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The Samsung Galaxy Watch can also help keep you on track. "A watch is key for HIIT because it's all about time," Emily points out. Unlike strength training, which requires a number of reps, HIIT has you go as hard as you can for a specific time period. "So once you set the timer on your watch, you go hard for that 30 to 45 seconds nonstop, no matter how many repetitions," she explains. If you are curious, the Samsung Galaxy Watch will record your reps for certain movements like jumping jacks, mountain climbers, burpees, and more, so you can see how many you did after your workout is over.

"As you are working out, the Galaxy [Watch] will notify you of your caloric burn and your heart rate as you progress and give you a summary of your workout when you're done," Emily explains. "You will be able to see the time, duration, caloric burn, the zone of your heart rate, and your max heart rate," she says, pointing out that this data is invaluable to getting a full picture. Another perk? You don't have to have your phone on you if you're running if you have the LTE-connected watch.

Because HIIT is low-maintenance, Emily turns these workouts to keep her energy up when she's traveling anywhere, from Aruba to Bali. And with the watch, she knows that she's actually burning calories and improving her energy. She recommends practicing HIIT two to three times per week, as the body needs time to recover after the sessions. "It's great to supplement HIIT with low-intensity training such as yoga and jogging and traditional strength training," she explains. Each type of training has a different purpose, and mixing it up will lead to a stronger body and mind.

Using Data to Back Up Your Intuition

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Emily believes that fitness tech can also help you assess how HIIT improves your overall health, including sleep. "I'm very excited about the REM sleep tracker on the Samsung Galaxy Watch," she admits. "Sleep is one of the most important areas of our overall wellness, and it doesn't get enough attention." According to Emily, lack of sleep contributes to stress, overeating, and irritability. "With good sleep as a foundation, we can make decisions that move us forward throughout the day," she says. There's also the stress tracker function on the Galaxy Watch, and Emily is a big fan: "I personally think I manage my stress well, but I love to see if the data backs up my intuition."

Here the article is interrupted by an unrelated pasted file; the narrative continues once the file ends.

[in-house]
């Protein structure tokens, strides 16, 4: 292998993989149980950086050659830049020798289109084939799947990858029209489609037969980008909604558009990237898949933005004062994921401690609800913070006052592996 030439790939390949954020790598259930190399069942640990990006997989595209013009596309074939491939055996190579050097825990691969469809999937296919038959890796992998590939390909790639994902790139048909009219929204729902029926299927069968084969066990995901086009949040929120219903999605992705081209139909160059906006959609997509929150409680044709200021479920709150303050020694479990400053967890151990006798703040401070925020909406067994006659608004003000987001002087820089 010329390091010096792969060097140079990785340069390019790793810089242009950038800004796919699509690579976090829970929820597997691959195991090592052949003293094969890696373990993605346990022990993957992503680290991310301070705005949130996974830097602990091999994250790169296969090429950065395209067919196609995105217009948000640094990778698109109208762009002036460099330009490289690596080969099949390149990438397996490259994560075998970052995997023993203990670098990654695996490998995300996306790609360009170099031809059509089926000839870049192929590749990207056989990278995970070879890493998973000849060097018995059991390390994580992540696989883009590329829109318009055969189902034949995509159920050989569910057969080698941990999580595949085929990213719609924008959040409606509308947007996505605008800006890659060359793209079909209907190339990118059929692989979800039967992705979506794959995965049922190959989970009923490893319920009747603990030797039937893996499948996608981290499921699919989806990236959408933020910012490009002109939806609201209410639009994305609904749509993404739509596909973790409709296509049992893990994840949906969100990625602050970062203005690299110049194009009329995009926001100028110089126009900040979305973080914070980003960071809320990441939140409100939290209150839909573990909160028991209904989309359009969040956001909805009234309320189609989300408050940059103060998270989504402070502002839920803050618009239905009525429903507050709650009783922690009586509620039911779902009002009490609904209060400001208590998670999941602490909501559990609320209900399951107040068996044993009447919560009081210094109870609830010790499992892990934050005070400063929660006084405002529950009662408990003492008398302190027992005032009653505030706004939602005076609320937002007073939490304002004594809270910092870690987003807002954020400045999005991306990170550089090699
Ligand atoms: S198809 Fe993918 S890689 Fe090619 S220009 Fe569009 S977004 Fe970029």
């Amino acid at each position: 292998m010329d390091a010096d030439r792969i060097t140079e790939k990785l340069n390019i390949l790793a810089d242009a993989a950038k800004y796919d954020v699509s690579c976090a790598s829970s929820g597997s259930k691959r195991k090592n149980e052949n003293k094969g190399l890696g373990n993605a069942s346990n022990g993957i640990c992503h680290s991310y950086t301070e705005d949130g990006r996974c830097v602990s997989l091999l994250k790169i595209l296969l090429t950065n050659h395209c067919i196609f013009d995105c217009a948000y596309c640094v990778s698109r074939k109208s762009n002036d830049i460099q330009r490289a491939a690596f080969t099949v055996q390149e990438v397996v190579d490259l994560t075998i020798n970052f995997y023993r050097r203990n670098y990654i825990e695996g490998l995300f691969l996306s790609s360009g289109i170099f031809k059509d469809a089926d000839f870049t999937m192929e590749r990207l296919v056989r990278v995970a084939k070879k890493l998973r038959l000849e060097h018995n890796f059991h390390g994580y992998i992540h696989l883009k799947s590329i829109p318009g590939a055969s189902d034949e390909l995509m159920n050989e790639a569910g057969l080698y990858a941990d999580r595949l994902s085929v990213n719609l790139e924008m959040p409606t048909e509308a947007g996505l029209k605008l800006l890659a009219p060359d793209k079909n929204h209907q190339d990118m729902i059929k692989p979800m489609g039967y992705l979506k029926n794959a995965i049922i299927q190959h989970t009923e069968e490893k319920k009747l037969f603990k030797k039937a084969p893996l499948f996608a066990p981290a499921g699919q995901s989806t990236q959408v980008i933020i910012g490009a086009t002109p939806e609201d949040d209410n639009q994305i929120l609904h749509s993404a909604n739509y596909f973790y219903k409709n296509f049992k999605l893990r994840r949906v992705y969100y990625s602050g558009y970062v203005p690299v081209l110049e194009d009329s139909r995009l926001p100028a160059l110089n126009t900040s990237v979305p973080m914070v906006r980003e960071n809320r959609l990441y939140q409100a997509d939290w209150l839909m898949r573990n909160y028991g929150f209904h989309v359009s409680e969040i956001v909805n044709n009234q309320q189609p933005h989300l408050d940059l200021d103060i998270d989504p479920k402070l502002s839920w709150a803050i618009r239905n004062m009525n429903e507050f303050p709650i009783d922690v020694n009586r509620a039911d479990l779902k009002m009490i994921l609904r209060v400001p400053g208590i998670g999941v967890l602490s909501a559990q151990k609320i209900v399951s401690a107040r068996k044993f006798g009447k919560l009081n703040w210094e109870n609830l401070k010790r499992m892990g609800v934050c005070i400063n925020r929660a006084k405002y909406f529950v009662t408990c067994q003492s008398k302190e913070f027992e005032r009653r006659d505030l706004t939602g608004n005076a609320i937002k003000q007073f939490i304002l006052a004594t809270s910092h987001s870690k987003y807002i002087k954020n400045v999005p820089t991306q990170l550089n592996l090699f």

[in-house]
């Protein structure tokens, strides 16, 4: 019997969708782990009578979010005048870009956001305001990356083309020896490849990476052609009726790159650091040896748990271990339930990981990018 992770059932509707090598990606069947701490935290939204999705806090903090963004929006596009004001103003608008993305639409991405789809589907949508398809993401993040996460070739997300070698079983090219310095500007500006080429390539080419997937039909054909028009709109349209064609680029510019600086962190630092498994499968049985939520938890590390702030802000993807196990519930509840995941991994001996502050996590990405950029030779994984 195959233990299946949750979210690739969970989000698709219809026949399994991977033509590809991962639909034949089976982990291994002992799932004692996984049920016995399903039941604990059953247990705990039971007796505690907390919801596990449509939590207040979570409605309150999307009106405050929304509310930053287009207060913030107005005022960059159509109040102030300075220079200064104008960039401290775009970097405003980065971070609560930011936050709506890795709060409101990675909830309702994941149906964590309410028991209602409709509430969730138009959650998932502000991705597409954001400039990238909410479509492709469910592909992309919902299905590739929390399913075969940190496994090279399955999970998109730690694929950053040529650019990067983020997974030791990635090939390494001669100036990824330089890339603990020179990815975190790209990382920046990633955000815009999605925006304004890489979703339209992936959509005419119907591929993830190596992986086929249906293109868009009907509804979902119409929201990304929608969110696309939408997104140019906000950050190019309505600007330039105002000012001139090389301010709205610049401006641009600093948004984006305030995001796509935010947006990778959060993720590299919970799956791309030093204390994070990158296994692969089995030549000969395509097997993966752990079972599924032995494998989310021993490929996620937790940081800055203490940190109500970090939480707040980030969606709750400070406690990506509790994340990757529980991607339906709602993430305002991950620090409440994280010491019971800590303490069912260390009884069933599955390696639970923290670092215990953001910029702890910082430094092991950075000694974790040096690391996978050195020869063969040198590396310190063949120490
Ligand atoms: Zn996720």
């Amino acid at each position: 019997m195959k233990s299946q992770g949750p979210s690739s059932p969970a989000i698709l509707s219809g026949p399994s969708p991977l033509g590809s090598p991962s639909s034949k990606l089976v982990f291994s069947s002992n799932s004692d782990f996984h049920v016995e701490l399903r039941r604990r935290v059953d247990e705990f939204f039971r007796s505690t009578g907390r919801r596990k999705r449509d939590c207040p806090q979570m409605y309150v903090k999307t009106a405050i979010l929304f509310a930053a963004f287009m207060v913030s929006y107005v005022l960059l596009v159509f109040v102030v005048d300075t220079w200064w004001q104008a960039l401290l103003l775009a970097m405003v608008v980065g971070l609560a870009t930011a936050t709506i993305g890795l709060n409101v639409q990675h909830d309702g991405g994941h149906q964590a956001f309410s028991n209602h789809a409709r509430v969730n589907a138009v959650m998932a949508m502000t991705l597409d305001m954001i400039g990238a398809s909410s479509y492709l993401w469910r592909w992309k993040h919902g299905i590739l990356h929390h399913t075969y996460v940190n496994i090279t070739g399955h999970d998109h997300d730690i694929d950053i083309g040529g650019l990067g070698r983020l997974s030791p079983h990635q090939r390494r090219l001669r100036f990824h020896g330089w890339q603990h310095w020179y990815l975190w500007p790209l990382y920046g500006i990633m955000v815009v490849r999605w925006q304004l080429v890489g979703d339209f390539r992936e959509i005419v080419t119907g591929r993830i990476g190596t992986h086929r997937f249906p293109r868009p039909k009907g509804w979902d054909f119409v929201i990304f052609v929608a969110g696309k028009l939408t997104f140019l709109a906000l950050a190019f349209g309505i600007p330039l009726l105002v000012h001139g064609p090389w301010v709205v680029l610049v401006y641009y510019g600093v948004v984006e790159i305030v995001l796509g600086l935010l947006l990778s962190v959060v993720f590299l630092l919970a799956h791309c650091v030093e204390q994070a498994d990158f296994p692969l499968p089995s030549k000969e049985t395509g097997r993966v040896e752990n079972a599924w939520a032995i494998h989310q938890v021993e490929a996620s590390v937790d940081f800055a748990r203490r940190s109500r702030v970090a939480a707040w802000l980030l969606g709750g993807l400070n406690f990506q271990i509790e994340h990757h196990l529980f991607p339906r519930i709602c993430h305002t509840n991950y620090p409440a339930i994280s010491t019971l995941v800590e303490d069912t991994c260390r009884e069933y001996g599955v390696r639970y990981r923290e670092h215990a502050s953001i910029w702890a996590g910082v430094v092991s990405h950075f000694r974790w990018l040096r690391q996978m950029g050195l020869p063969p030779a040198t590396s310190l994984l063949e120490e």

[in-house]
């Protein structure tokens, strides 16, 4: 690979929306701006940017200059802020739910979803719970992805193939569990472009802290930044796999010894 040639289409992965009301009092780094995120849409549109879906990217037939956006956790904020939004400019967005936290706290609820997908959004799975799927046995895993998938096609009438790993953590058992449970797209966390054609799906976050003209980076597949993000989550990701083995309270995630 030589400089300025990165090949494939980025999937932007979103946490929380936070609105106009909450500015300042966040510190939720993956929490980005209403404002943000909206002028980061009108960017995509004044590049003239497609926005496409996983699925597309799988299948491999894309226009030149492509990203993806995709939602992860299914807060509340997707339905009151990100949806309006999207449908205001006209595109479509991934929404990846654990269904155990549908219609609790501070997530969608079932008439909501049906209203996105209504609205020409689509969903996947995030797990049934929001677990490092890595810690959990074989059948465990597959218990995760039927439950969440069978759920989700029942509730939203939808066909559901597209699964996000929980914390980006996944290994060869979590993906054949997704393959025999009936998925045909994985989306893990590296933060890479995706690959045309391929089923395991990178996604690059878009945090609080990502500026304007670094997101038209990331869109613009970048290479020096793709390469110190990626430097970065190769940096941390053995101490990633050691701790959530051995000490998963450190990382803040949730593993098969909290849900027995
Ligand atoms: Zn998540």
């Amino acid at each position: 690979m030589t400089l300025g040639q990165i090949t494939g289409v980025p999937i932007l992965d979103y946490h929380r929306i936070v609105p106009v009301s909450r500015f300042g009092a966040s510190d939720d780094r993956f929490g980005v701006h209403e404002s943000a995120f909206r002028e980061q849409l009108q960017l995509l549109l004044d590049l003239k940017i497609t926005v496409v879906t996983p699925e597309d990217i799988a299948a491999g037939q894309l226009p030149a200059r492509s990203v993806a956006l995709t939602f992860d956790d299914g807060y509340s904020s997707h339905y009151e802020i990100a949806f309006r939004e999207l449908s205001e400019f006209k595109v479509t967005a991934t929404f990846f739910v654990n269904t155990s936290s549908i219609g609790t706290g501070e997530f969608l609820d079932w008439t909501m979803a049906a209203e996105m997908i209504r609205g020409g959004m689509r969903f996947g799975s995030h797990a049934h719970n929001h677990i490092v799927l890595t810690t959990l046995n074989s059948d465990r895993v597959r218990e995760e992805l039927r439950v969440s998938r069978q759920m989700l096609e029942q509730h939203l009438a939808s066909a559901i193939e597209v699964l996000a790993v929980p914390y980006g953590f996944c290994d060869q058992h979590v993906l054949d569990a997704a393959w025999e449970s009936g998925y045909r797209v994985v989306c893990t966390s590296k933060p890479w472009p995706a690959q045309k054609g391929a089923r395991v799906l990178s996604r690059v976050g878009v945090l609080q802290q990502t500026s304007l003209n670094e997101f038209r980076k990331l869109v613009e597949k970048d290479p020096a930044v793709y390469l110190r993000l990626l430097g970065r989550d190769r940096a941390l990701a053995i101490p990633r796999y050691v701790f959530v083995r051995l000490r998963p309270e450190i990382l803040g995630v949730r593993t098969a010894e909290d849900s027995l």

"Instead of relying on willpower, we have built-in reminders that check in with us."

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Emily lives by this quote: "You can't manage what you don't measure." She believes it applies directly to our fitness. "We might think that we are eating healthy, drinking enough water, making sure that we get up and move throughout the day, but are we actually?" Emily knows we all have great intentions but that follow-through is extremely difficult. "By using tech, we can make these intentions a reality. Instead of relying on willpower to make ourselves remember all our wellness tasks, we have built-in reminders that check in with us." Emily says this allows every person to be the well-informed CEO of their own health and well-being. Luckily, you can get the job done in no time.

How to Measure Your HIIT Success

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Photography: Felix Wong; Art Direction: Colleen Lennon; Prop Styling: Kristin St. Clair; Hair and Makeup: Ashley Shultz; Wardrobe Styling: Erin Turon; Production: Cassie Doyle; Digital Tech: Kelsey Wagner